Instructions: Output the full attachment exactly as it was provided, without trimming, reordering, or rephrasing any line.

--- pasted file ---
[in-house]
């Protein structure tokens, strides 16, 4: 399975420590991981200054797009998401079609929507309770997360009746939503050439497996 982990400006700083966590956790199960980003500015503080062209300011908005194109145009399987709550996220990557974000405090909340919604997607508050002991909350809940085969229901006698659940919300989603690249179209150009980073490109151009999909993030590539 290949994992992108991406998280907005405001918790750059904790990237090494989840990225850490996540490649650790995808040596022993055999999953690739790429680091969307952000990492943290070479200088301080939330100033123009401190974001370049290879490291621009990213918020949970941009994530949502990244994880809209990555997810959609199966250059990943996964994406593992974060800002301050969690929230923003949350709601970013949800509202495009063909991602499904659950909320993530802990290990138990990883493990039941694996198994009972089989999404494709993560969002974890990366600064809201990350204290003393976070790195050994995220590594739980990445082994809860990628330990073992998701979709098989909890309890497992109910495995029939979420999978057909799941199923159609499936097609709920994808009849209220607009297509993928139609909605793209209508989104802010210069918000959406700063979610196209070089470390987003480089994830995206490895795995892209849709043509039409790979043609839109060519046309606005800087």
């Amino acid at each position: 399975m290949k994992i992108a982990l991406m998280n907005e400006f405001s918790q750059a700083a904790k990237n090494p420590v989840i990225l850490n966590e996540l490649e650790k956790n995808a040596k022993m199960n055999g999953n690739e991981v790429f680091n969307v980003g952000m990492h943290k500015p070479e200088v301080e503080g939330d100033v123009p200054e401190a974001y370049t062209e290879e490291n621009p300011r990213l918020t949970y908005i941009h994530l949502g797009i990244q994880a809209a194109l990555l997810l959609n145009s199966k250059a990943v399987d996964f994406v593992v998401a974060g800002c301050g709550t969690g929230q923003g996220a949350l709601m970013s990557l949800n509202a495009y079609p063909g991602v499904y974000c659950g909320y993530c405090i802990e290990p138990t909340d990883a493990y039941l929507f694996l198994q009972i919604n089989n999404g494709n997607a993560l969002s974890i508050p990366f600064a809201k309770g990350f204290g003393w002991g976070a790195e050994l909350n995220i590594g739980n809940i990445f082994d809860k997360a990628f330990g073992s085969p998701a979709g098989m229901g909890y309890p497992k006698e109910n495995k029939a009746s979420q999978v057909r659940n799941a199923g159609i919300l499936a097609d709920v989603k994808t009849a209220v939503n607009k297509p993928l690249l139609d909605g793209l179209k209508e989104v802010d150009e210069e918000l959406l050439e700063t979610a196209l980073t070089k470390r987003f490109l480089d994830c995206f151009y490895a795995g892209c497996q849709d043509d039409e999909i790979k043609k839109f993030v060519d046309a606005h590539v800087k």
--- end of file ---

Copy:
[in-house]
């Protein structure tokens, strides 16, 4: 399975420590991981200054797009998401079609929507309770997360009746939503050439497996 982990400006700083966590956790199960980003500015503080062209300011908005194109145009399987709550996220990557974000405090909340919604997607508050002991909350809940085969229901006698659940919300989603690249179209150009980073490109151009999909993030590539 290949994992992108991406998280907005405001918790750059904790990237090494989840990225850490996540490649650790995808040596022993055999999953690739790429680091969307952000990492943290070479200088301080939330100033123009401190974001370049290879490291621009990213918020949970941009994530949502990244994880809209990555997810959609199966250059990943996964994406593992974060800002301050969690929230923003949350709601970013949800509202495009063909991602499904659950909320993530802990290990138990990883493990039941694996198994009972089989999404494709993560969002974890990366600064809201990350204290003393976070790195050994995220590594739980990445082994809860990628330990073992998701979709098989909890309890497992109910495995029939979420999978057909799941199923159609499936097609709920994808009849209220607009297509993928139609909605793209209508989104802010210069918000959406700063979610196209070089470390987003480089994830995206490895795995892209849709043509039409790979043609839109060519046309606005800087």
């Amino acid at each position: 399975m290949k994992i992108a982990l991406m998280n907005e400006f405001s918790q750059a700083a904790k990237n090494p420590v989840i990225l850490n966590e996540l490649e650790k956790n995808a040596k022993m199960n055999g999953n690739e991981v790429f680091n969307v980003g952000m990492h943290k500015p070479e200088v301080e503080g939330d100033v123009p200054e401190a974001y370049t062209e290879e490291n621009p300011r990213l918020t949970y908005i941009h994530l949502g797009i990244q994880a809209a194109l990555l997810l959609n145009s199966k250059a990943v399987d996964f994406v593992v998401a974060g800002c301050g709550t969690g929230q923003g996220a949350l709601m970013s990557l949800n509202a495009y079609p063909g991602v499904y974000c659950g909320y993530c405090i802990e290990p138990t909340d990883a493990y039941l929507f694996l198994q009972i919604n089989n999404g494709n997607a993560l969002s974890i508050p990366f600064a809201k309770g990350f204290g003393w002991g976070a790195e050994l909350n995220i590594g739980n809940i990445f082994d809860k997360a990628f330990g073992s085969p998701a979709g098989m229901g909890y309890p497992k006698e109910n495995k029939a009746s979420q999978v057909r659940n799941a199923g159609i919300l499936a097609d709920v989603k994808t009849a209220v939503n607009k297509p993928l690249l139609d909605g793209l179209k209508e989104v802010d150009e210069e918000l959406l050439e700063t979610a196209l980073t070089k470390r987003f490109l480089d994830c995206f151009y490895a795995g892209c497996q849709d043509d039409e999909i790979k043609k839109f993030v060519d046309a606005h590539v800087k």